It’s as though Archie Comics’ announcement was only a formality; it was the last player left standing, so it had to make the slam dunk. And according to Archie, they had already made the decision but only decided to make announcement after DC made theirs. It almost shows how little respect publishers had for the Code; Bongo and Archie broke up their each of their relationships, and weren’t even going to write that Dear John letter.

And so, dear Code; dear wretched, misguided, destructive, regression-minded, boil-on-the-arse of the industry Comics Effin Code of Authority, we send you off around the bend. Don’t let the door of the comic shop hit you on the way out.

On second thought, let it.

JJ

About Jim Johnson

Jim Johnson (@quigonjimm) will tell you! He got a chance to write for the big boys at CBR, so we don’t see him around the site as much as we used to. Check out his stuff anyway!

Comments

  1. But, what of all the improvements we got because of the code…

    …we got Marvel horror/monster comics from Marvel in the 1970s when the code relaxed.

    …we got Joker and Kobra from DC around the same time (villains allowed comics, as the code eased)

    …we got Frank Miller’s Dark Knight Returns in the 1980s (oh, sans code….)

    …ditto on Vertigo with Swamp Thing, Hellblazer, Sandman, Preacher, Madame Xanadu…

    …hmmm, without the code, what will comics rebel against? If they aren’t breaking the code, will comics become complacent?

  2. I don’t believe the Code was as much of a hurdle as some people think, especially over the last 30 years. It’s not like Dark Knight Returns was done to spite the CCA; I would imagine that at some point during the project’s development, someone at DC just decided it wouldn’t be submitted to the CCA, and that was that.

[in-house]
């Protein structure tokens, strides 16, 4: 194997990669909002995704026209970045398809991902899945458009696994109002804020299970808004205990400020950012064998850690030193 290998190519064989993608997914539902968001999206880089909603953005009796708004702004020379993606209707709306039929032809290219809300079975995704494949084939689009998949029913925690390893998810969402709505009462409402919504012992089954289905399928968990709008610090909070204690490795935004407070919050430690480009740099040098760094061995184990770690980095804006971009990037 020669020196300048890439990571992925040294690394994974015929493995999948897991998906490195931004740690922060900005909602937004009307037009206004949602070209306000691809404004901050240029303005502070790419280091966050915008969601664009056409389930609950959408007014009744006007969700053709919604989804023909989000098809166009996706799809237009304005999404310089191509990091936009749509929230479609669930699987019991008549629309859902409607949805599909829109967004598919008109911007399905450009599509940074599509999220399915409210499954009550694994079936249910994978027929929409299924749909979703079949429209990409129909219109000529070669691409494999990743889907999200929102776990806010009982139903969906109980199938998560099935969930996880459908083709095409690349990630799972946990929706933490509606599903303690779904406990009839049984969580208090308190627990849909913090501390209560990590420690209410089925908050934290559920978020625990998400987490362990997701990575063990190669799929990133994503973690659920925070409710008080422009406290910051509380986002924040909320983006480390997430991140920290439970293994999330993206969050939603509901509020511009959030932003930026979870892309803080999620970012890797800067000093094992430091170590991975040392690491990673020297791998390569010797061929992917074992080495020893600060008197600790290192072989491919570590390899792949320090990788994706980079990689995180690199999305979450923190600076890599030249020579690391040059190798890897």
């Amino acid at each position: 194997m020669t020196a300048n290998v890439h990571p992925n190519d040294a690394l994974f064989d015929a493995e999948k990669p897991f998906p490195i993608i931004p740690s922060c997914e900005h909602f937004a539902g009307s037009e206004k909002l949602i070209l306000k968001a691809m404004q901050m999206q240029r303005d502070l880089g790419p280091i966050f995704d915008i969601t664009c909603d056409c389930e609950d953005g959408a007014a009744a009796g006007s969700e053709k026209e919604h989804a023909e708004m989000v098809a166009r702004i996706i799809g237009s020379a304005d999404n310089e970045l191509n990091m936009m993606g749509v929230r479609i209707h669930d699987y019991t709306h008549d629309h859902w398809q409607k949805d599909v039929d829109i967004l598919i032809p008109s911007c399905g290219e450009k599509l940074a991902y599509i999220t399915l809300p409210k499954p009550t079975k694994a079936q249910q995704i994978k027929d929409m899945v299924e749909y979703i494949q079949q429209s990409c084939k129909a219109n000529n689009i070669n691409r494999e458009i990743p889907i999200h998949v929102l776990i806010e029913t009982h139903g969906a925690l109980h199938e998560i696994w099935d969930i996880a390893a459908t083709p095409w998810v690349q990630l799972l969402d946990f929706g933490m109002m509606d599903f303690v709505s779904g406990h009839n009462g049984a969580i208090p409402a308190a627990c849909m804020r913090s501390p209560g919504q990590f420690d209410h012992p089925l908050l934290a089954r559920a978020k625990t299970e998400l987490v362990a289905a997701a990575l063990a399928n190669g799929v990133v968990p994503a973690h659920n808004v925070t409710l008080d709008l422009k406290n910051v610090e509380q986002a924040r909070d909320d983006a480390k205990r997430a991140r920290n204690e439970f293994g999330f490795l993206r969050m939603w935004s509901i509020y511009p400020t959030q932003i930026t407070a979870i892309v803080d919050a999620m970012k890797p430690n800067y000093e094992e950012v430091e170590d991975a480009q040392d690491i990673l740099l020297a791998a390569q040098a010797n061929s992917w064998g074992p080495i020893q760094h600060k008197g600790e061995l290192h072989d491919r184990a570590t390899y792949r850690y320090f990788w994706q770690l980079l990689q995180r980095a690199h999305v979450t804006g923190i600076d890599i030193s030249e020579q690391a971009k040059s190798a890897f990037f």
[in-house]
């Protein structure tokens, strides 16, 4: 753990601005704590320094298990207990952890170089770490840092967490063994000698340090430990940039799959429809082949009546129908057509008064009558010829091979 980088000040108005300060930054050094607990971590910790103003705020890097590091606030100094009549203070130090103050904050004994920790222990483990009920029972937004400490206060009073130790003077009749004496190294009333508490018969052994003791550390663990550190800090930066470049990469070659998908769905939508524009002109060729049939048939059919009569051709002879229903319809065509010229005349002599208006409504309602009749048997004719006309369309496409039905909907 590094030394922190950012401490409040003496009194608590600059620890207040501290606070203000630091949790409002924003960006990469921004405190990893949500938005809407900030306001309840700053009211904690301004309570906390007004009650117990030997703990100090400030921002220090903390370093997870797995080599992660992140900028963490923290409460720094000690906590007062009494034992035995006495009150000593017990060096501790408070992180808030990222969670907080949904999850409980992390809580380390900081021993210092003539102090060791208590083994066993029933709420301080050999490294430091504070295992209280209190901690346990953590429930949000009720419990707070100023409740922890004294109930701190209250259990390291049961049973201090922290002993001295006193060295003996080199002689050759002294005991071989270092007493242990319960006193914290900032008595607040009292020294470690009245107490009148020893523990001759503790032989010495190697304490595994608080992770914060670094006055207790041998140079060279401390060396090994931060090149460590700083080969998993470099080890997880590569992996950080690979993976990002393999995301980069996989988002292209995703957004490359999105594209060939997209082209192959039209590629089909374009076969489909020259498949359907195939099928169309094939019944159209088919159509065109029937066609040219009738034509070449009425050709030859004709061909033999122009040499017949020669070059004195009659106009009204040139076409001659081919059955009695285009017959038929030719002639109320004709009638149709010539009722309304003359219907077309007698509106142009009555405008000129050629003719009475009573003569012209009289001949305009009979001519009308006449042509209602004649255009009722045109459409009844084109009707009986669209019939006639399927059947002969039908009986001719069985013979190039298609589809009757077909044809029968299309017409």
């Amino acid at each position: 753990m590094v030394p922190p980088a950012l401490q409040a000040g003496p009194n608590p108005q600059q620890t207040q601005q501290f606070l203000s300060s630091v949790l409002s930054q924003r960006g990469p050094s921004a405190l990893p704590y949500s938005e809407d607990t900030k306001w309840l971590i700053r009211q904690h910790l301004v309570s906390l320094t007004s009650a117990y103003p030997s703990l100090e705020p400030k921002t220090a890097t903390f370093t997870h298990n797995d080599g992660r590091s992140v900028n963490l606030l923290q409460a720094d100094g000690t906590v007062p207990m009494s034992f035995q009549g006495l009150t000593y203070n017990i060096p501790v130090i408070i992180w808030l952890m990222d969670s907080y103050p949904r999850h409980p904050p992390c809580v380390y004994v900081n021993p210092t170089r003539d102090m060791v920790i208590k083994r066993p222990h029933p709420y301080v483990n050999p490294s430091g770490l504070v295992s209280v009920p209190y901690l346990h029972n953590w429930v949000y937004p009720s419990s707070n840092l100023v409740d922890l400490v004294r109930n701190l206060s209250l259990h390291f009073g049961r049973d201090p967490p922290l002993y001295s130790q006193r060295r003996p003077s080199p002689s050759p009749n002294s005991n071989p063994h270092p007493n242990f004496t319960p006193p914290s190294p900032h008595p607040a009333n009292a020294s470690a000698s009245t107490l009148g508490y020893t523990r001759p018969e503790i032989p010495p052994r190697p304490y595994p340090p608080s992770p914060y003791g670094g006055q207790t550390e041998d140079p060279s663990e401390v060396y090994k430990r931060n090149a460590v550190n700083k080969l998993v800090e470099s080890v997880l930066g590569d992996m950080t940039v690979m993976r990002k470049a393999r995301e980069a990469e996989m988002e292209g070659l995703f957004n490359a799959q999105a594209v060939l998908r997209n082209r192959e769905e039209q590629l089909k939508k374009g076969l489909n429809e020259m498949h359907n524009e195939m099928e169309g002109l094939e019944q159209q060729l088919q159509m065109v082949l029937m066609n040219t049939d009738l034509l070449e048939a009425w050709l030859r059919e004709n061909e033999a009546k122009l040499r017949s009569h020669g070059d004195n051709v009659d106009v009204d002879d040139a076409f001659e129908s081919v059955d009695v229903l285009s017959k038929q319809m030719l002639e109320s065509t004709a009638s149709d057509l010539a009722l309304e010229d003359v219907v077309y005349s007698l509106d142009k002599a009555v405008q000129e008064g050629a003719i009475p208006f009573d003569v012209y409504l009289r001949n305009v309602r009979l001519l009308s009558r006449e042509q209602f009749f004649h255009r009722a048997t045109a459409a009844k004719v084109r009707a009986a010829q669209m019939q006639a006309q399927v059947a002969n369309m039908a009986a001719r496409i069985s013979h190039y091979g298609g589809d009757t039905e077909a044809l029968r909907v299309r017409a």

But, it most definitely was a hurdle prior to that, stunting the evolution of comics when it was implemented. Sure, monster and horror comics starting making a resurgance in the 70s . . . 20 years after they had all been squashed by the Code. It’s both staggering and sad to imagine where these genres, and by extension other genres, would have been had the Code not throttled back their growth. Would we have had to wait until the 80s to see comics of the same caliber as DKR or Watchmen?

    The explosion of independent comics was by far a larger rebellion against the mainstream in general, than anything done internally by the mainstream publishers against the Code. One could argue I suppose that the Code was the seed that inspired the creation of early independent comics, but this movement seemed just as if not more inspired by wanting to experiment in other genres other than superheroes.

    Presuming that the Code still had any impact at all on publishers, its presence was probably more guilty of instilling complacency more than its absence will be. This last vestige of having to “hold back” is now gone, and if anything that should inspire pushing the envelope more, not less.